A:= B * (A + C)

can be generated by the derivation and form the corresponding parse tree.



::= :=

::= A :=

::= A := *

::= A := B *

::= A := B * ()

::= A := B*( + )

::= A := B * (A + )

::= A := B * (A + )

::= A := B * (A + C)
However some grammar are ambiguous, e.g. the sentence

A := B + C * A

has two distinct parse trees as show in fig. 6





:= :=

A + A *





* +

B A



C A B C
::= :=



::= A | B | C

::= +

| *

| ()

|
Figure 6 Two distinct parse trees for the same grammar.


viii. Example 3 : An unambiguous grammar for expression

::= :=

::= A | B | C

::= +

|


::= *

|



::= ( )

|
Figure 7 The unique parse tree using an



unambiguous grammar




































:=






























A



+


































*









































































A

























B

C






This grammar generates the same language as the BNF example 2, but it indicates the proper procedure order of multiply and add operators. A derivation of the sentence A := B + C * A will form a unique parse tree.



    1. Assoicativity of Operators

      1. The assignment A := B + C + A should form a parse tree as follows:

      2. Thus B + C is calculated first rather than C + A. Such is called left associativity.

When a BNF rule has its LHS also appears the beginning of its RHS, the rule is said to be left recursive, which specifies left associativity.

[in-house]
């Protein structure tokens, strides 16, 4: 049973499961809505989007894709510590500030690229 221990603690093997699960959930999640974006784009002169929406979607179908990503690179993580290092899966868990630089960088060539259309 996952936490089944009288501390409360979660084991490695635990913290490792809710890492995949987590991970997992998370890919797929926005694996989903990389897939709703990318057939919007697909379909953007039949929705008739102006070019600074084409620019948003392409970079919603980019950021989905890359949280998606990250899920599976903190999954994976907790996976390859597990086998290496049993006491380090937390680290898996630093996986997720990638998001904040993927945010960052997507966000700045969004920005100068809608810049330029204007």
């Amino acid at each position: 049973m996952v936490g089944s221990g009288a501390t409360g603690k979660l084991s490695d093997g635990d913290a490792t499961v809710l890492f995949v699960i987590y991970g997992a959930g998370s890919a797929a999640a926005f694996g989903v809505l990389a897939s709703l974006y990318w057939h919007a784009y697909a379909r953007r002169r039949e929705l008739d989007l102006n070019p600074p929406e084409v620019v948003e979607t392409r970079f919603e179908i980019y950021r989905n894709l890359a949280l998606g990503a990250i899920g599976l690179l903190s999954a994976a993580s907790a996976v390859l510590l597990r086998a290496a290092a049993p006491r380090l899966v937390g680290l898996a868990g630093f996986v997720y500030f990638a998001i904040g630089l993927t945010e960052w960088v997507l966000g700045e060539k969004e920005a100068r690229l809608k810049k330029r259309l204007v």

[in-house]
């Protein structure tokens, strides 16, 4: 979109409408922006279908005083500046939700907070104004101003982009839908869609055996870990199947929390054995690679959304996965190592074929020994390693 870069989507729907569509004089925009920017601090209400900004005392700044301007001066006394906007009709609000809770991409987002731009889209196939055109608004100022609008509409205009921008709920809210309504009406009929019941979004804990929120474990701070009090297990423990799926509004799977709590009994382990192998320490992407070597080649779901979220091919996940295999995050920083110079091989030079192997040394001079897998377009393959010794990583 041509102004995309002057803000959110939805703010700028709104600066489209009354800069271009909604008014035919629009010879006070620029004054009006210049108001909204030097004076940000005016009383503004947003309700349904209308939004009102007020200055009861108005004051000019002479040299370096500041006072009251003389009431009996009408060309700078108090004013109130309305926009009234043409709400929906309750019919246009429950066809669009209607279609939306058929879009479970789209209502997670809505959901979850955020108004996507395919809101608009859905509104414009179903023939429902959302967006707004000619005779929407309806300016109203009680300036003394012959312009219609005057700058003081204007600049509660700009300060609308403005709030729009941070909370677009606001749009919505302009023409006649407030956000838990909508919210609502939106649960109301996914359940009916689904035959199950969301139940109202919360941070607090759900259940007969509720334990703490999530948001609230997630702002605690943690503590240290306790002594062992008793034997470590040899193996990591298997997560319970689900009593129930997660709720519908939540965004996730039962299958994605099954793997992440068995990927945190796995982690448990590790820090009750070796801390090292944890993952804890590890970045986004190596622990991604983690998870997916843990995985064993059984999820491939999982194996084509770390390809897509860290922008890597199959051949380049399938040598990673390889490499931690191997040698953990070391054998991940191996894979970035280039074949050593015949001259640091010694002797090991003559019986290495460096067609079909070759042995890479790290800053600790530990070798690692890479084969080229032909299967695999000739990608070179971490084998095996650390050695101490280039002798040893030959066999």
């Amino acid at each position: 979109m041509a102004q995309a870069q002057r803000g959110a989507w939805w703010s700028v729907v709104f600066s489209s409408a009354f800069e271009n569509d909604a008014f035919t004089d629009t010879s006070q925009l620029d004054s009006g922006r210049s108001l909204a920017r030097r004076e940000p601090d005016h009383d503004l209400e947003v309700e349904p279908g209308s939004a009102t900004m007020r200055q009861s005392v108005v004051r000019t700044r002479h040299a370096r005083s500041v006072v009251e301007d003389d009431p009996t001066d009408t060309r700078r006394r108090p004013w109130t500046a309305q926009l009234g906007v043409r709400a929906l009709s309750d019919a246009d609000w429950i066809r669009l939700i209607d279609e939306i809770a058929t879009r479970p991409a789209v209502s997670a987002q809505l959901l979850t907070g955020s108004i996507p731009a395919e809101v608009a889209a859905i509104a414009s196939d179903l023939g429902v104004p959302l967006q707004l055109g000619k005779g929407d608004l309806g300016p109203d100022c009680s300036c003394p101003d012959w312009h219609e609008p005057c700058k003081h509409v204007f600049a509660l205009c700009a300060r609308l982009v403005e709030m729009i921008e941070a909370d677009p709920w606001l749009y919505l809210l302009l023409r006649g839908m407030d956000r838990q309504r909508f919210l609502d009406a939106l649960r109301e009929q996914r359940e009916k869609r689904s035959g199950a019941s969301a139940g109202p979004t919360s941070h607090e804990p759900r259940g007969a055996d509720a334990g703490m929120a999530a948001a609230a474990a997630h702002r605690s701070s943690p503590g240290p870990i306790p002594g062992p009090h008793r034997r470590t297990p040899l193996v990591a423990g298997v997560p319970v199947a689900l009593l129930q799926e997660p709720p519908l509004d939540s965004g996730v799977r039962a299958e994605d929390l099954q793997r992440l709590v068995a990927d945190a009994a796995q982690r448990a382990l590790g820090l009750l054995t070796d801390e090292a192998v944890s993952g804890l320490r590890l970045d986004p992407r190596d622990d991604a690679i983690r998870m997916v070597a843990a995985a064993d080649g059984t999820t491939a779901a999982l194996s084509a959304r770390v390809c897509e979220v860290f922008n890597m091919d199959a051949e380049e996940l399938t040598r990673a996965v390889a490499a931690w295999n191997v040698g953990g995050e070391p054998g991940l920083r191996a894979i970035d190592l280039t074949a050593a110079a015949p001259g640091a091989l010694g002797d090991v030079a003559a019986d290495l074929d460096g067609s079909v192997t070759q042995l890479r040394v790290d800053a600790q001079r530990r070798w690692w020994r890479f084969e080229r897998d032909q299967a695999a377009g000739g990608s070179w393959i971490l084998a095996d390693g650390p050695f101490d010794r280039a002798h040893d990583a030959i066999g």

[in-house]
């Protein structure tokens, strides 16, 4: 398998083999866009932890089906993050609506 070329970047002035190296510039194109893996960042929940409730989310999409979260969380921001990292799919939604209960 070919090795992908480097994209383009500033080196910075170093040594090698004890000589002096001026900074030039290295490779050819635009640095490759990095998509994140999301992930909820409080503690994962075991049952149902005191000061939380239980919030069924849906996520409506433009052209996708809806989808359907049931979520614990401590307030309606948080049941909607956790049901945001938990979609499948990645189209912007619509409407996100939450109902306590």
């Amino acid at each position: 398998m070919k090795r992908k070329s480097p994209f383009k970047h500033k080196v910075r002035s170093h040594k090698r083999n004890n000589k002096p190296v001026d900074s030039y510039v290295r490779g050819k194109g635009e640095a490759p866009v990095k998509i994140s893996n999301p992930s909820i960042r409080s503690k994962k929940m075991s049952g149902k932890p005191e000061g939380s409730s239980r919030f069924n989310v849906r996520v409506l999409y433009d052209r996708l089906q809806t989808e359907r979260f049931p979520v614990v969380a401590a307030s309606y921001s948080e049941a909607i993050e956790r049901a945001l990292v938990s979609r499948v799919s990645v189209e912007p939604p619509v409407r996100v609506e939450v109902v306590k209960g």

<id>

:=
























A



+























+































































A
























C



















B










c) When a BNF rule has its LHS also appears the end of its RHS, the rule is said to be right recursive, which specifies right associativity.

d) Rules such as

**

|


 ( )

|


could be used to describe exponentiation as a right associative operator.

  1. Extended Backus-Naur Form (EBNF)

    1. Three extension from BNF

      1. [ ]  Optional part of an RHS

e.g. if...then...else in Pascal:

::= if then [else ]

      1. {}  the part which can be repeated indefinitely

e.g. list of identifiers:

::= { , }

      1. ( )  A group from which a single element must be chosen.

e.g. for...do loop

::= for :=  to  do

 downto 



Alternately,

::= for := ( to | downto ) do

  1. Syntax Graph (Syntax Diagram)

    1. e.g. The syntax diagram describing Ada if statement is as follows:

if-stmt if condition then stmts



end-if ;

else-if else stmts



else-if elsif condition then stmts
Figure 10: The syntax graph description of the Ada if statement.

    1. Two kinds of nodes:

      1. Terminal symbols  Circles and ellipses contain terminal symbols, which are lexemes in the language whose syntax is being described.

      2. Non-terminal symbols  Rectangles, each containing the name of a syntactic unit, or abstraction.

    2. Advantage: Easier to understand, by allowing us to visualise it.